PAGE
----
Tripoli and Bayda—Omar al-Gibali is trying to make life appear normal for his three young children. The 41-year-old electrical engineer is standing outside a classroom at a girls’ elementary school in Bayda, a city nestled in Libya’s eastern Green Mountains. An icy cold wind whips into the courtyard, where a group of children kicking around a deflated soccer ball are absorbed with play and heedless of the chill in the air.
Gibali and his family have been living in the school for the past seven months, after fleeing Benghazi last summer. They came to escape the bombardment that enveloped their neighborhood and made life at home unlivable.
“The bombs were falling down in my backyard,” Gibali says. He is powerfully built, with a thick shock of curly hair and a trimmed beard. “They are fighting about money and who will rule this country. They are not fighting about any other thing.”
The family fled with one small bag of belongings, and have since struggled to forge some sense of an ordinary life out of their displacement. Gibali tells his daughter and two sons, ages 2, 4 and 7, that the classroom where they now sleep is their house, that the school’s concrete courtyard is their backyard and that the other families in the school are their next-door neighbors.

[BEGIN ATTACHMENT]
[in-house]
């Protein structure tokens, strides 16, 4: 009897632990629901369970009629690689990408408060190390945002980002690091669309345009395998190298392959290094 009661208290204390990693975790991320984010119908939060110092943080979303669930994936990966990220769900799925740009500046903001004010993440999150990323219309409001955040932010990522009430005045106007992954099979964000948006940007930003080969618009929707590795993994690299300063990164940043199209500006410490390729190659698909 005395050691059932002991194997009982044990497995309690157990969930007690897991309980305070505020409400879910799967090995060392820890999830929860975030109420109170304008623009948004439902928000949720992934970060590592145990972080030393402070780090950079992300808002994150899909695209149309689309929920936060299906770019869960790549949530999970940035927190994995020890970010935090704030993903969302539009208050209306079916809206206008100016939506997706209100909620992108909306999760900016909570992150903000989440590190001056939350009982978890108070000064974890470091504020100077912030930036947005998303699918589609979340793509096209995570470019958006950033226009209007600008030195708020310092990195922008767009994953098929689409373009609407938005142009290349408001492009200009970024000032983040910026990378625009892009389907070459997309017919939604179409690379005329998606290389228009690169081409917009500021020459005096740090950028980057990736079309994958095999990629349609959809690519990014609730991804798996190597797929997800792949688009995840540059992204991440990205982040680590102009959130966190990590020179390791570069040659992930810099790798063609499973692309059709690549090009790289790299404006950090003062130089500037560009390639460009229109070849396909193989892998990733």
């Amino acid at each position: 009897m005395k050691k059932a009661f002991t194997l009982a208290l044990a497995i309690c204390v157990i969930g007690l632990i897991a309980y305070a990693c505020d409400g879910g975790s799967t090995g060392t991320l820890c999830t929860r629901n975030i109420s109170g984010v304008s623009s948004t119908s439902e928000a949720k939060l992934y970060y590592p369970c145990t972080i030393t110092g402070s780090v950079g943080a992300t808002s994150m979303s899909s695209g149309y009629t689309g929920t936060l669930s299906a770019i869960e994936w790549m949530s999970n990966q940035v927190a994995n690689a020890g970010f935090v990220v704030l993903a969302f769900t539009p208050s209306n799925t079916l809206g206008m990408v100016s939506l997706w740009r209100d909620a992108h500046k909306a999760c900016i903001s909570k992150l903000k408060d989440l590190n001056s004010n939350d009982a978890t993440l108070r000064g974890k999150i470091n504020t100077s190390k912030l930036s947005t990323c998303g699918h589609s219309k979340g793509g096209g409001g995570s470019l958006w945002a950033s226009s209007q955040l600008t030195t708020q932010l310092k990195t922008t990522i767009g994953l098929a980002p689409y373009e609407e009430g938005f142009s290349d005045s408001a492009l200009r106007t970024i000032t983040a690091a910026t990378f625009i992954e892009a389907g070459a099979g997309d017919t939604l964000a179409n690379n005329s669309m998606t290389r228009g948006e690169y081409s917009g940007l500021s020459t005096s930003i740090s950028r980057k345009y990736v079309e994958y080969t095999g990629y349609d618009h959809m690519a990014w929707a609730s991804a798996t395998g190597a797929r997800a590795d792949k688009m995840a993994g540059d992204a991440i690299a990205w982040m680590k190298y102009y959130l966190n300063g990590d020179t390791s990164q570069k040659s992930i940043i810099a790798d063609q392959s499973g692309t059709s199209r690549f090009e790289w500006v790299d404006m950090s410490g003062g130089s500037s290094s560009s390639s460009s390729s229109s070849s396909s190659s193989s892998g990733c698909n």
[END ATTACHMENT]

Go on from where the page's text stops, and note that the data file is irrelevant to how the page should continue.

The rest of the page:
Inside the classroom is a typical portrait of refugee life: donated mattresses on the floor, a portable hot plate for a kitchen and few comforts. On the blackboard, the words “apple,” “ant” and “arrow” are written in neat script. Gibali tries to teach the children three English words each morning before venturing out into the city to look for work.
Gibali’s wife, Amina Mansouri, wakes up every day at dawn to access the little running water available. Thirteen families share the school’s two bathrooms. They rely on donations of food and other supplies to survive. And there is the constant battle against the bitter cold that envelops the mountains in winter.
“We have hope every day that we will go back home,” Mansouri says. The power goes out as she speaks, as it does every day for hours at a time. “The kids ask every day when they will go back and see their toys.”
When asked if she ever thought she would be in such a situation, involuntary tears well up in her eyes and she cannot answer. Her 4-year-old son tugs playfully at her dress, unaware of her sorrow.
In 2011, Libyans revolted against the dictatorship of Muammar el-Qaddafi, looking to end his forty-two-year grip on the country. After a bloody civil war, he was toppled by NATO-backed rebels. Four years later, the country is still at war with itself, with civilians bearing the brunt of the suffering in a conflict that shows little signs of abating. For over six months, two rival coalitions, each with its own government and parliament and backed by a loose federation of militias, have been engaged in a bitter power struggle that is engulfing the country.